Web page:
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Thursday, June 15, 2006
Brawley receives deferred sentence
by LUELLA N. BRIEN - Ravalli Republic
 
   

Chance Brawley was sentenced Wednesday to 30 days in the Ravalli County Detention Center for the negligent homicide of Bo Storms, avoiding a 20-year Montana State Prison commitment primarily because of the recommendation of the Storms family.

Brawley also received a six-year deferred sentence, was ordered to pay a $5,000 fine to the Ravalli County DUI Task Force and $2,507 in restitution to the victim's family. He was also ordered to serve 100 hours or more in community service, most likely in the form of public speaking engagements, and to repay public defender fees.

Brawley, a three-time high school state wrestling champion, told the court that he was ready to accept the sentence that the judge gave him.

“I want to say how sorry I am to Bo Storms' family and to the family of every one else who was injured,” Brawley said. “Everyday I think about the wreck, and every day I wish I could go back and change it.”

District Court Judge James Haynes told Brawley that while he will still have his freedom and liberty and ability to go on with his life, he has little room for mistakes.

“Each one of us stumbles along the way, but my caution is this: In a deferred sentence if you stumble you could be facing 20 years,” Haynes said. “You face 20 years if you don't toe the line, I'm confident that you can, but you need to know the downside of the sentence you asked for.”

“You have the potential to be a good teacher and a good coach.” Haynes continued. “You have the potential to be a good role model. If you get diverted you won't find me very tolerant of excuses.”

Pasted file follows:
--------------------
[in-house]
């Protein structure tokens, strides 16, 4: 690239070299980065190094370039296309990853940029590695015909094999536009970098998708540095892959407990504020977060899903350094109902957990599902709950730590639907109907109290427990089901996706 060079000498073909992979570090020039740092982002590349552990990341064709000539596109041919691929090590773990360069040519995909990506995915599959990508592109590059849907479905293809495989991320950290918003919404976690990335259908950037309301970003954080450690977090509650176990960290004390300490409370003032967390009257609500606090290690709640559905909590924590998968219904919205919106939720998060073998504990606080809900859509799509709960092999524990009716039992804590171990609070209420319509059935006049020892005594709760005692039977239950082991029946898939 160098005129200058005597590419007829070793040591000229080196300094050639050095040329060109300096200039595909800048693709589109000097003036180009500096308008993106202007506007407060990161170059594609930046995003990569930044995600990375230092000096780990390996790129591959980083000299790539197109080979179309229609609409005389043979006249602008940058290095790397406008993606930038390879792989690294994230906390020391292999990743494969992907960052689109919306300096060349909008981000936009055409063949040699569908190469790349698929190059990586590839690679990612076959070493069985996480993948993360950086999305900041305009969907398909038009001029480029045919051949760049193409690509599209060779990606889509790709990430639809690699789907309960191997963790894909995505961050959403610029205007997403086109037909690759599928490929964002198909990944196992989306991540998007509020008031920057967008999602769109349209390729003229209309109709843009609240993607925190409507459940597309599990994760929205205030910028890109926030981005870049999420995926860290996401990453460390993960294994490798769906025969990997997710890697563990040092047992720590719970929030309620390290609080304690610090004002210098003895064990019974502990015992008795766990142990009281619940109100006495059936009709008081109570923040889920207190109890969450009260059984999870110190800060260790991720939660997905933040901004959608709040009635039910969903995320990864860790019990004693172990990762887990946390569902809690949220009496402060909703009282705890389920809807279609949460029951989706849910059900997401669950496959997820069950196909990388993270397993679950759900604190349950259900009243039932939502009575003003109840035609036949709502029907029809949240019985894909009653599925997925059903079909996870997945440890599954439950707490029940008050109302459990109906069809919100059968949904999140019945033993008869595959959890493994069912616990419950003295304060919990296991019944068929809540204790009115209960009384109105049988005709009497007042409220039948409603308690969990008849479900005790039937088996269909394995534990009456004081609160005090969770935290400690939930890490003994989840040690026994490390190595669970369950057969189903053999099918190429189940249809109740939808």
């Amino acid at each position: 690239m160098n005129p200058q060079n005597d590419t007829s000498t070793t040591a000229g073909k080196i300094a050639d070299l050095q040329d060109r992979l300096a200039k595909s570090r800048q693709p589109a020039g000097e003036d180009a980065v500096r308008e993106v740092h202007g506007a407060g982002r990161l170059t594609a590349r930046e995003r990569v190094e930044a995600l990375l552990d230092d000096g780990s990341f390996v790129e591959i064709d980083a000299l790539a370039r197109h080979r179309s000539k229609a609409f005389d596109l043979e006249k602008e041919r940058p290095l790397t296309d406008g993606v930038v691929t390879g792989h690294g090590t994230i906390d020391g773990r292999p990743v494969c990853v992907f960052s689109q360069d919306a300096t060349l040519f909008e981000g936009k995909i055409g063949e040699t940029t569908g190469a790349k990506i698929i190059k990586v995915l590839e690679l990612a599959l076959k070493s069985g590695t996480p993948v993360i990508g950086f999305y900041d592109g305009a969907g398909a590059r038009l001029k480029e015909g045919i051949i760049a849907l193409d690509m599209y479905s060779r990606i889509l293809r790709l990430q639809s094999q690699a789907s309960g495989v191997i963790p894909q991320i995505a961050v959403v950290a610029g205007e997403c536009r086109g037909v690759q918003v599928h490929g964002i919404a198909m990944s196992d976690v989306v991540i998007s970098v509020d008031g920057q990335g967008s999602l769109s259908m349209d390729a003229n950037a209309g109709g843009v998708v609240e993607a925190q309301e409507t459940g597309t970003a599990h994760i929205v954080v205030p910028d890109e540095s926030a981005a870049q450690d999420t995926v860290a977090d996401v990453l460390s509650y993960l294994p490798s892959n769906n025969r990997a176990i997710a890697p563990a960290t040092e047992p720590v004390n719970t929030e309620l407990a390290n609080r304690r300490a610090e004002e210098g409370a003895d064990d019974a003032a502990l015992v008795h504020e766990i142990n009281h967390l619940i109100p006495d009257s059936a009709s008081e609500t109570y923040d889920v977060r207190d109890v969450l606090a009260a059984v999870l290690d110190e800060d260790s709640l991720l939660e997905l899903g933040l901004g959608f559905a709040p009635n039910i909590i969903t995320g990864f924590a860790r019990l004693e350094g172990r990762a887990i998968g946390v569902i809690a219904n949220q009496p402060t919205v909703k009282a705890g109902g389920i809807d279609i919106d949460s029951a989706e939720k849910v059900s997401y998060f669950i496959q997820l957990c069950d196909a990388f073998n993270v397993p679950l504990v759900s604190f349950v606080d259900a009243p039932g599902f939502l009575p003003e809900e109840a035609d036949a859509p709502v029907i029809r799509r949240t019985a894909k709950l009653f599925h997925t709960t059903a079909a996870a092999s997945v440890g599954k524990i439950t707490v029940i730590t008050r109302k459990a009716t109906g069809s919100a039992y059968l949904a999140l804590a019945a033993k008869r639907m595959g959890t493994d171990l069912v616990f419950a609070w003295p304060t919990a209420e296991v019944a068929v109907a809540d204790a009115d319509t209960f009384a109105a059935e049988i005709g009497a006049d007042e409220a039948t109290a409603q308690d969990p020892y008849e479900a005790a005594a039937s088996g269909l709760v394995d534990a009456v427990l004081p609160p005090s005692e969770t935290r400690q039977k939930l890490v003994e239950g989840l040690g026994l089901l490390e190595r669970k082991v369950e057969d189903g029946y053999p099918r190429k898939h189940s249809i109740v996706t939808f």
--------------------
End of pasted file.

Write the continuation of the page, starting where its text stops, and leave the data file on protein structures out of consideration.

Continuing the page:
Deputy County Attorney William Fulbright argued that a Montana State Prison or a Montana Department of Corrections commitment would be unacceptable routes for Brawley's sentence because of his age, lack of criminal history and recommendations of the victim's

family. The state did, however, argue for 30 days in county jail. “In a case where a young man lost his life I don't think it's appropriate to just walk out of the court room,” Fulbright said.

In addition to county jail time the state argued for a six-year deferred sentence or 10 to 15 years suspended.

“I realize the defense is looking for a deferred sentence, but it's my job to keep Bo Storms in mind,” he said. “In six years Bo Storms won't get another chance.”

Sasha Brownlee, one of Brawley's defense attorneys, argued simply for the six-year deferment.

“Thirty days in jail is not appropriate considering the family of Bo Storms doesn't want to see these young men in jail,” she said.

Christopher Baecht, a

codefendant in this case, will be sentenced on July 20.

Michael Montgomery, part of Brawley's defense team, said Brawley will always be affected by the wreck that caused the death of Storms.

“From what we know about Chance, at the end of six years, this is not going to end for him,” he said. “He will suffer for the rest of his life for his actions.”

Brawley will most likely continue to speak at area schools and in local substance-abuse classes. Brawley approached Daniel Sybrant, superintendent of Corvallis schools, to see if he could speak to students before the end of the school year.

“He called me to do some work in the schools and I told him about the Your Choice Program,” Sybrant said. “I didn't think he'd take the chance, because it's scary to speak in front of your peers.”

Sybrant testified at the sentencing that Brawley would be a good candidate for a deferred sentence, because he does want to be a teacher and coach and with a felony on his record that wouldn't be possible.

“I'm here today because I believe in Chance Brawley - I believe he can rebound from this,” Sybrant said.

Brawley's former wrestling coach and teacher, Jeff Nagel, testified that Brawley could use this experience to become a better coach and teacher.

“Tragedies can lead to experiences that can change a person positively,” Nagel said.